The US military is really good at destroying things, not so good at actually winning wars. From Patrick Armstrong at strategic-culture.org:
“If you want a single word to summarize American war-making in this last decade and a half, I would suggest rubble.”
The American Way of War is founded on three assumptions. Ever since 1945 the USA has assumed that it would have air superiority: it knew that it would have to fight for it against the Soviets but assumed that it would be able to gain it, at least in the areas where needed (local air superiority). In Korea there was some resistance but the USAF was able to bomb pretty freely. Wikipedia informs us that it dropped more bombs on Korea than it did in the entire Pacific Theatre and about half as many as it did in the European Theatre in 1941-1945. North Korea was obliterated: “We went over there and fought the war and eventually burned down every town in North Korea anyway, some way or another, and some in South Korea, too.” Which, of course, is the principal reason why North Korea has nuclear weapons today.
Bombing became the American Way of War par excellence with ever greater tonnages dropped: Cambodia received about the same amount as Korea, Laos about three times as much, Vietnam about six times as much. And the bombing continues today throughout Washington’s forever wars. Officially it is precise, surgical, carefully selected: “The targets I’m assigned to destroy have been vetted through the most professional members of our armed services, and (I know) that others are taking their jobs as seriously as I am“. But U.S. Precision Bombing is a “Persistent Myth” and the reality is quite different:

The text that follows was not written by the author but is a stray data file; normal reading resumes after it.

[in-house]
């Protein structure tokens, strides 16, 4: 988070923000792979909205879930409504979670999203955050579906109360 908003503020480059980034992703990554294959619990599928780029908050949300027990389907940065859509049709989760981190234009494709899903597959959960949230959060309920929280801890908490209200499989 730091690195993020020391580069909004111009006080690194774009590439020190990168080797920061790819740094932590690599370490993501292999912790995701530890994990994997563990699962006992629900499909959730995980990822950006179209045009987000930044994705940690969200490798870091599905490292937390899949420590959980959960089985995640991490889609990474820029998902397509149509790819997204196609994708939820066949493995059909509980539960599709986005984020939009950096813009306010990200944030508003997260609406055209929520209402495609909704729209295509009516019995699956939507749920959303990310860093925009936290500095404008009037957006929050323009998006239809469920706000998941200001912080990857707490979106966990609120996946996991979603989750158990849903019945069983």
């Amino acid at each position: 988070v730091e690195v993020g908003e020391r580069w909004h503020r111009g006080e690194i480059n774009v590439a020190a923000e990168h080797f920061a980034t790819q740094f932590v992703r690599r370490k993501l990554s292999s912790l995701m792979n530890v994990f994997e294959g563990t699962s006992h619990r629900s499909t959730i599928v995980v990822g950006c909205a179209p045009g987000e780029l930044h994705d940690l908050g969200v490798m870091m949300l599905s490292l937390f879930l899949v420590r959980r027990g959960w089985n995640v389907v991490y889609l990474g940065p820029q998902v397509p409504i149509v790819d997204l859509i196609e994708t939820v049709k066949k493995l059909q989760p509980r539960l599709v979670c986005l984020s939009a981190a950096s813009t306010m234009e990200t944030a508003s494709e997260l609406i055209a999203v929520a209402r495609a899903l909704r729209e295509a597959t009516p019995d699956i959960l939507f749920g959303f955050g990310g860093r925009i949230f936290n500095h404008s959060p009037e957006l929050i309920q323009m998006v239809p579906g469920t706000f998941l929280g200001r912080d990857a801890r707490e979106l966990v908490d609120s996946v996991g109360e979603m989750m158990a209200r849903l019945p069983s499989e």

Since World War II, the U.S. Air Force has loosened its definition of “accuracy” from 25 feet to 10 meters (39 feet), but that is still less than the blast radius of even its smallest 500 lb. bombs. [Here’s one.] So the impression that these weapons can be used to surgically “zap” a single house or small building in an urban area without inflicting casualties and deaths throughout the surrounding area is certainly contrived.